Global Leadership in the Face of COVID-19
COVID-19 International Response and Recovery Act (CIRRA) (S. 3669)
In early May, top Senate Democrats introduced sweeping comprehensive legislation to provide an additional $9 billion in funding to help support international efforts to fight the COVID-19 pandemic. The COVID-19 International Response and Recovery Act, also known as CIRRA (S. 3669), aims at compelling the Trump Administration to constructively engage with other countries, international organizations, and multilateral fora to not only halt the spread of COVID-19, but also ensure that key rights are protected throughout the global response.
In essence, the bill mandates that the United States continue to look outward in the face of a pandemic that has caused most countries to turn almost completely inward and to ignore the world’s most vulnerable in the process.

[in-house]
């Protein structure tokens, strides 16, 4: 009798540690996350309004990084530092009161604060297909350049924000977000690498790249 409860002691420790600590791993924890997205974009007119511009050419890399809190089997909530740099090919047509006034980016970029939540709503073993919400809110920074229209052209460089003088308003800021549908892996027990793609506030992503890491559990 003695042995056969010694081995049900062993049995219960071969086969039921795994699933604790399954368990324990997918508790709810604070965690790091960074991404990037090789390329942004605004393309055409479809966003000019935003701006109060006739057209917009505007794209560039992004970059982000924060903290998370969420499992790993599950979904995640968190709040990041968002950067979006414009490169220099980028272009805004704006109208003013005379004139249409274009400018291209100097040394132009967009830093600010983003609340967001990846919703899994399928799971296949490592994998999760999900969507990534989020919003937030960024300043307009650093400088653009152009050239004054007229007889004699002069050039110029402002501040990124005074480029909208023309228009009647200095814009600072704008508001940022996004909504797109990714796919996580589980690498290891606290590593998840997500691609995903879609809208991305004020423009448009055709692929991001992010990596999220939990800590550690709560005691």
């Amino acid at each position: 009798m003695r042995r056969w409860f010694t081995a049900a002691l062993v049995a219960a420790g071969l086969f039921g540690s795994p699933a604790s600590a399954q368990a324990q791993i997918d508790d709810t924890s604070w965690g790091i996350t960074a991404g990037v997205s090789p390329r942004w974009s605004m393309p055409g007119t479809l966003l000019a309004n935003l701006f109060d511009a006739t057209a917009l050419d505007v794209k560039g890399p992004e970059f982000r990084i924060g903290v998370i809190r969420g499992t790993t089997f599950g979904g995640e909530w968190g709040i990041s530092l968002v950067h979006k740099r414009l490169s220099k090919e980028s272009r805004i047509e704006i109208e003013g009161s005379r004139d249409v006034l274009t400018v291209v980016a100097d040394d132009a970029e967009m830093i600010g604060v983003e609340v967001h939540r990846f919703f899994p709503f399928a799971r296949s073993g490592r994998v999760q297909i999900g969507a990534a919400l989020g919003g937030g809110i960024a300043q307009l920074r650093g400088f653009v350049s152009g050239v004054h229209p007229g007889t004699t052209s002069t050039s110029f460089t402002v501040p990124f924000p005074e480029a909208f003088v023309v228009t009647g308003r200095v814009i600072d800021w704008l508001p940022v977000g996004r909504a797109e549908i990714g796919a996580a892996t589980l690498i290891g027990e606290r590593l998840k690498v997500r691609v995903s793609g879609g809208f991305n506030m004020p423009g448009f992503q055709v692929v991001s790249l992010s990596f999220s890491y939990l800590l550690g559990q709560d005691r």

CIRRA aims to strengthen the global health system, support American citizens abroad, and restore American global leadership at a time of profound crisis. But beyond serving these clear US interests, the bill also works to stymie many of the dynamics that may lead to mass atrocity crimes if left unchecked.
Recognizing America’s vital role — and moral obligation — to counter the risk of rights erosion in the global response to COVID-19, CIRRA includes efforts to support democratic institutions, human rights defenders, civil society and others targeted in countries where government measures taken in response to the pandemic have grossly violated human rights. The bill also requires the Trump Administration to stop the forced return of vulnerable migrants to these countries and restore America’s role as a safe haven to those fleeing danger and abuse.
U.S. Senator Bob Menendez (D-N.J.), Ranking Member of the Senate Foreign Relations Committee, was joined by Senators Ben Cardin (D-Md.), Jeanne Shaheen (D-N.H.), Chris Coons (D-Del.), Tim Kaine (D-Va.), Jeff Merkley (D-Ore.), Ed Markey (D-Mass.) and Cory Booker (D-N.J.) in introducing the legislation.